In its long-awaited response to Prime Minister Enda Kenny's firebrand speech in parliament this summer, the Vatican has called 'unfounded' the government's accusations that it attempted to frustrate enquiries into rampant sexual abuse in Ireland, while making a tepid acknowledgement that it 'shares' in and understands the widespread public anger ignited by the damning Cloyne Report.

Archbishop of Dublin Diarmuid Martin has quickly jumped on the PR bandwagon, calling on the Taoiseach to substantiate the allegations of frustrating the criminal process which he accused the powers-in-Rome of earlier this summer, but both Kenny and the government have refused to budge from their original positions.

It's not exactly the stuff of high diplomatic drama, but the weak response from the Vatican - the product of 'consultations' between recalled papal nuncio Giuseppe Leanza and the Holy See - will do little to improve the Vatican's badly damaged image in Ireland, and continues the lengthening cooling off between the two sovereign powers.

Archbishop Martin's call on the Taoiseach to explain the reasoning behind his accusation that the Vatican tried, effectively, to frustrate sovereign criminal investigations, also seems pathetic: the Archbishop surely had access to the Report at the same time the rest of the country did, but only seems to have been able to muster the courage to point out the 'flaw' in the government's response to the document once given the green-light by the puppet-masters in Rome.

A nice analysis of the main soundbites from the Papal response was put together on the Irish Times website, here; the full text of the comminique issued jointly to Gilmore and Kenny was posted on the Vatican's rather amateurish-looking PR website, appears here.

What's unsurprisingly is the near total lack of sympathy with the victims of child abuse documented in the grim report (full text, here).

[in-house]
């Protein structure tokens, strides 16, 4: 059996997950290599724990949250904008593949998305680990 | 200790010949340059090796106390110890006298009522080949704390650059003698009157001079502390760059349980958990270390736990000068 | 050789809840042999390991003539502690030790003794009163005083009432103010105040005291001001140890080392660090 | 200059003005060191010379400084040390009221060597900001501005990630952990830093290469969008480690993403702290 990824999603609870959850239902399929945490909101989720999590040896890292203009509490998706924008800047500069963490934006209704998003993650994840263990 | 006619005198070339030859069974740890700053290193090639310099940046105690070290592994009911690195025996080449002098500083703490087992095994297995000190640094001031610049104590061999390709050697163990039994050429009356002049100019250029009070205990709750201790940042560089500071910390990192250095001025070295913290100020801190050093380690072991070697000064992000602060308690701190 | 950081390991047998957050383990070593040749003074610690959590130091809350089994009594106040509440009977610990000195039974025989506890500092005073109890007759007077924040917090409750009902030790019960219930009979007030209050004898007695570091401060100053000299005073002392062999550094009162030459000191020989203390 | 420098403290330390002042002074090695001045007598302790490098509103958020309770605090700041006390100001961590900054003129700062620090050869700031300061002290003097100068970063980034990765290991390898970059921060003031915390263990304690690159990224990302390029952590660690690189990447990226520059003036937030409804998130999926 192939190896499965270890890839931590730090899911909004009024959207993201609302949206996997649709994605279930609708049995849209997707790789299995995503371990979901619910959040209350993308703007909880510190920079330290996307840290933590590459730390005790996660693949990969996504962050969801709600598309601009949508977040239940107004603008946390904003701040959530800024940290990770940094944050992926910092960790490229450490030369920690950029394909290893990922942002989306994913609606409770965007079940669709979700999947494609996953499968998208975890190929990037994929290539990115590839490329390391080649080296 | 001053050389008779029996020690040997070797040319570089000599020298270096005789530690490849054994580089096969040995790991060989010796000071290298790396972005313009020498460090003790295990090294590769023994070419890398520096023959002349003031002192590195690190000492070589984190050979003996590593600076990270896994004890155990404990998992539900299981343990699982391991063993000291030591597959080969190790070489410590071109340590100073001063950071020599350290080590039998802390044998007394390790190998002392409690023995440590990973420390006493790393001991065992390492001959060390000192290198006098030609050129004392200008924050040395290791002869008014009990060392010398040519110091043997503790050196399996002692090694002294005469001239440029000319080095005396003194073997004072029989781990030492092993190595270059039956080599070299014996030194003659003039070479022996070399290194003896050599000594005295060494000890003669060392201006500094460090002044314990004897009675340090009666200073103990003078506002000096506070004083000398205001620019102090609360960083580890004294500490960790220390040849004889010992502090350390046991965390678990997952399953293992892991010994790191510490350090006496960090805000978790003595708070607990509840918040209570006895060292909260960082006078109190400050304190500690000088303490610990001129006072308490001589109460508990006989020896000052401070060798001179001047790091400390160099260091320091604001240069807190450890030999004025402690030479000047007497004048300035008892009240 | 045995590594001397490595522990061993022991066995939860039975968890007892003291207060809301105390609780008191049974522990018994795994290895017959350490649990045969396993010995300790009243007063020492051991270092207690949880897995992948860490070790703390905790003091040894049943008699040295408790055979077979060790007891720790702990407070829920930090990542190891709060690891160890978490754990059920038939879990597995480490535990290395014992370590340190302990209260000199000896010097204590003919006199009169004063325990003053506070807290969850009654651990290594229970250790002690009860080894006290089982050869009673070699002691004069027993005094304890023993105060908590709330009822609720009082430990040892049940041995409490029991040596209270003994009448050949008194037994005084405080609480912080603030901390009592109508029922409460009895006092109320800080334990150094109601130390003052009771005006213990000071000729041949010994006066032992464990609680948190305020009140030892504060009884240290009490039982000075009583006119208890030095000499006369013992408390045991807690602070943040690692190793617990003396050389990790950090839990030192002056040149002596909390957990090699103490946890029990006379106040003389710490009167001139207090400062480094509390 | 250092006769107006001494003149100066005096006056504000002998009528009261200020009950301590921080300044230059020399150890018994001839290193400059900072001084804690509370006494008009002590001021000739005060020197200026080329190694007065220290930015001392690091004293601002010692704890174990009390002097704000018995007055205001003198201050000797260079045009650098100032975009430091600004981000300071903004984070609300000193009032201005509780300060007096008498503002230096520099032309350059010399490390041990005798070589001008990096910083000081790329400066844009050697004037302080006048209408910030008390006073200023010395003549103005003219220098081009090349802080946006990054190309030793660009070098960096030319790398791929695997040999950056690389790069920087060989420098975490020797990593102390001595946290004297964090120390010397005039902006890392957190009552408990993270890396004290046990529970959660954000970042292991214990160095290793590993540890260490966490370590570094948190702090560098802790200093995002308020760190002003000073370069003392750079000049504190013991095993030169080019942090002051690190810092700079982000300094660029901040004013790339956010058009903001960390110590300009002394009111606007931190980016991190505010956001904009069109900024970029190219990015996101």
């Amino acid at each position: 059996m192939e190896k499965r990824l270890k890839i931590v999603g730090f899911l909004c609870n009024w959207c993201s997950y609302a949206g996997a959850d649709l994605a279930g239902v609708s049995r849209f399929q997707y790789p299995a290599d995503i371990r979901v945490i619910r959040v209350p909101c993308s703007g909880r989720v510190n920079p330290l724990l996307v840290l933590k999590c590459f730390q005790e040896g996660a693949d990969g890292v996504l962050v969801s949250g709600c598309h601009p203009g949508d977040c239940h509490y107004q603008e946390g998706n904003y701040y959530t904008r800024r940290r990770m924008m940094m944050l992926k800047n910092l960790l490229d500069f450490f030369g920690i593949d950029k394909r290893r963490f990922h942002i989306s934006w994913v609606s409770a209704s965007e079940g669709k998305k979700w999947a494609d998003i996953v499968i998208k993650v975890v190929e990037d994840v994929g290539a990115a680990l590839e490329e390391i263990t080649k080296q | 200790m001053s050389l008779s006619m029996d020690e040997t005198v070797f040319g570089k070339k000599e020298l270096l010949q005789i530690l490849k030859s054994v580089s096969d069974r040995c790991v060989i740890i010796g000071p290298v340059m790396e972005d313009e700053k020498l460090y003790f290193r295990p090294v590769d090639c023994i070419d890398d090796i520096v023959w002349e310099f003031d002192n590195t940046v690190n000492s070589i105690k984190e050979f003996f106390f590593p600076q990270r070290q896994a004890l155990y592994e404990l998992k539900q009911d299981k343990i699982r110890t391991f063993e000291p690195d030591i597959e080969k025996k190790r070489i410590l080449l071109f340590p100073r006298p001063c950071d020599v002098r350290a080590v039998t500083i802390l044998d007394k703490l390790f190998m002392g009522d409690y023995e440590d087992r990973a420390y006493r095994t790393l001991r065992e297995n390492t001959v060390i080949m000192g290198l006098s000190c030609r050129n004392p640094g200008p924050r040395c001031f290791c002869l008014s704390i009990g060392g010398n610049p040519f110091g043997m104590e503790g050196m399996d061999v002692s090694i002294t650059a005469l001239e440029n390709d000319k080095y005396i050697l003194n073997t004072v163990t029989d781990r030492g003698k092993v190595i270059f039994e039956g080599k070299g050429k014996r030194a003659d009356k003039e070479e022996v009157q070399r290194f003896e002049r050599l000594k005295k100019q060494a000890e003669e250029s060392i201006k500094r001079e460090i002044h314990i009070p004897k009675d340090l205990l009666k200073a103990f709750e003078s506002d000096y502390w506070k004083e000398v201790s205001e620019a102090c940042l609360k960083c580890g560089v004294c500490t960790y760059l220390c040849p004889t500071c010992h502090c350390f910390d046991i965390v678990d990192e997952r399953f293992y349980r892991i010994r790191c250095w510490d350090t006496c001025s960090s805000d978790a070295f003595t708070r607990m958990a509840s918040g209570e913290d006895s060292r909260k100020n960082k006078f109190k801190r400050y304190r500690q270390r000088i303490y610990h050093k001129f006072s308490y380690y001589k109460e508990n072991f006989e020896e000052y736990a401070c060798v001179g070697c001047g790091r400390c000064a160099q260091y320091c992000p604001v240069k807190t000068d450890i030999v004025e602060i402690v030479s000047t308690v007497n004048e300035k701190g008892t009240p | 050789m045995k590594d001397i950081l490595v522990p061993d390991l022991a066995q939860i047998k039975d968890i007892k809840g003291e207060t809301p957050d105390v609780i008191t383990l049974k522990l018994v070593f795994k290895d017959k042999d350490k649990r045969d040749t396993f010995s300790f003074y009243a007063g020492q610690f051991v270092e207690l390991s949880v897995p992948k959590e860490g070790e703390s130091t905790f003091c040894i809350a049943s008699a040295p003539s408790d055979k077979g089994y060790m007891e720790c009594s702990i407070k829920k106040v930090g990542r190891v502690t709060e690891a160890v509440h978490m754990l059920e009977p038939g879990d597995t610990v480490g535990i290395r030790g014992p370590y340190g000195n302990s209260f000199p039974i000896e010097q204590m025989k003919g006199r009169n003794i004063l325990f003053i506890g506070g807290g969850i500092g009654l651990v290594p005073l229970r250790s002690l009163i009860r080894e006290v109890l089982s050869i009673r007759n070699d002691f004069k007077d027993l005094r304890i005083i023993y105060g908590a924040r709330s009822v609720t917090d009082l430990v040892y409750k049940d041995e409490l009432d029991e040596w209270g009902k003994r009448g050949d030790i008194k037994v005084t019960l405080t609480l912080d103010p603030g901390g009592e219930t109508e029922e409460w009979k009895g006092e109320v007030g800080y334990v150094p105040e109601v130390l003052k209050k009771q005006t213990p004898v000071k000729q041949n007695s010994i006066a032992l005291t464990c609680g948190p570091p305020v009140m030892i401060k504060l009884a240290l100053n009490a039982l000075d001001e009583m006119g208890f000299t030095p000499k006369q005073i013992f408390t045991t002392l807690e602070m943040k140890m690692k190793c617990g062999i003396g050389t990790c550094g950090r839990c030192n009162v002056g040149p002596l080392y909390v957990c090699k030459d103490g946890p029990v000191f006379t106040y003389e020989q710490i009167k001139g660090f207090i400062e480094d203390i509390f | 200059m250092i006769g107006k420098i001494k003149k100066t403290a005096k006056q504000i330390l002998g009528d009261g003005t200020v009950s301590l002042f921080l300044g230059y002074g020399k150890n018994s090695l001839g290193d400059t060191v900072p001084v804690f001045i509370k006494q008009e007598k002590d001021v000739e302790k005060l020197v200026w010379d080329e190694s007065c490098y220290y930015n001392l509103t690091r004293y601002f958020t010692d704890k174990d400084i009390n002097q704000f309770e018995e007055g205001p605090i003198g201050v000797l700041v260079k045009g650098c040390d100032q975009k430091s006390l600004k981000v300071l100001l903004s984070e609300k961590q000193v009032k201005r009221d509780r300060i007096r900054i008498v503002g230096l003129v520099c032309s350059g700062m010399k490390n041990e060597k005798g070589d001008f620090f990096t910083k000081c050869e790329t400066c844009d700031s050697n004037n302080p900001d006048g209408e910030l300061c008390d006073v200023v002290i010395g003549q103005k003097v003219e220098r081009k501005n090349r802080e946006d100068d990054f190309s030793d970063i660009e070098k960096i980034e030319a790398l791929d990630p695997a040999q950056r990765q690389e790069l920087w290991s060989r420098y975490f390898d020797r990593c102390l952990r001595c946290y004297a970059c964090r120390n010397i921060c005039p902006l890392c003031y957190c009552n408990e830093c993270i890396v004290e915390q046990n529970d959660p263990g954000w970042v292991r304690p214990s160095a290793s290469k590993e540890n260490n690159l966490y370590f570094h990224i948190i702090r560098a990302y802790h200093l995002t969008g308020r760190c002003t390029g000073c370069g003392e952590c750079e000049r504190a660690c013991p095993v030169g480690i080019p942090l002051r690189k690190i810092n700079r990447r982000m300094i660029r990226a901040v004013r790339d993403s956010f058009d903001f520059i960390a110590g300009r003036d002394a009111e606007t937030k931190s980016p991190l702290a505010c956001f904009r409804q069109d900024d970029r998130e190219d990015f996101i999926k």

The Report documented a shocking level of fact-bludgeoning by the Church authorities, and a widespread policy to ignore cases of child abuse when it suited the Church.

Two thirds of abuse allegations between 1996 and 2009 were not passed on to Irish police, while disgraced Bishop John Magee was found to have engaged in widespread misleading of both the government and the HSE, refusing, along with his second-in-command Monsignor Dennis O'Callaghan, to co-operate with a formal Garda investigation in 2006.

The 400 page Report, authored by Justice Yvonne Murphy, also found, as fact that Church authorities were "highly unhelpful" in assisting any bishop seeking assistance in implementing procedures relating to sex abuse cases, while finding that there was effectively no proper system for dealing with complaints in place when there clearly should have.

Unfortunately the Vatican's response, in both its summary and full-text forms, appears as a cold and legalistic refutation of the main concerns raised in the document, citing archaic provisions of Canon law to point out that Church leaders are obliged, by the Church's law, to report all cases of sexual abuse to the national authorities, though missing the main point that in two out of three instances this didn't in fact happen.

The Vatican seems more concerned about picking a bone with a two minute speech in parliament than with assessing how it failed sex abuse victims.

The brief interjections that the Holy See "once again [wishes to state that] it shares the deep concern and anxiety expressed by the Irish authorities" ring fairly hollow in the overall tenor of the document.

Perhaps unsurprising, but disappointing nonetheless.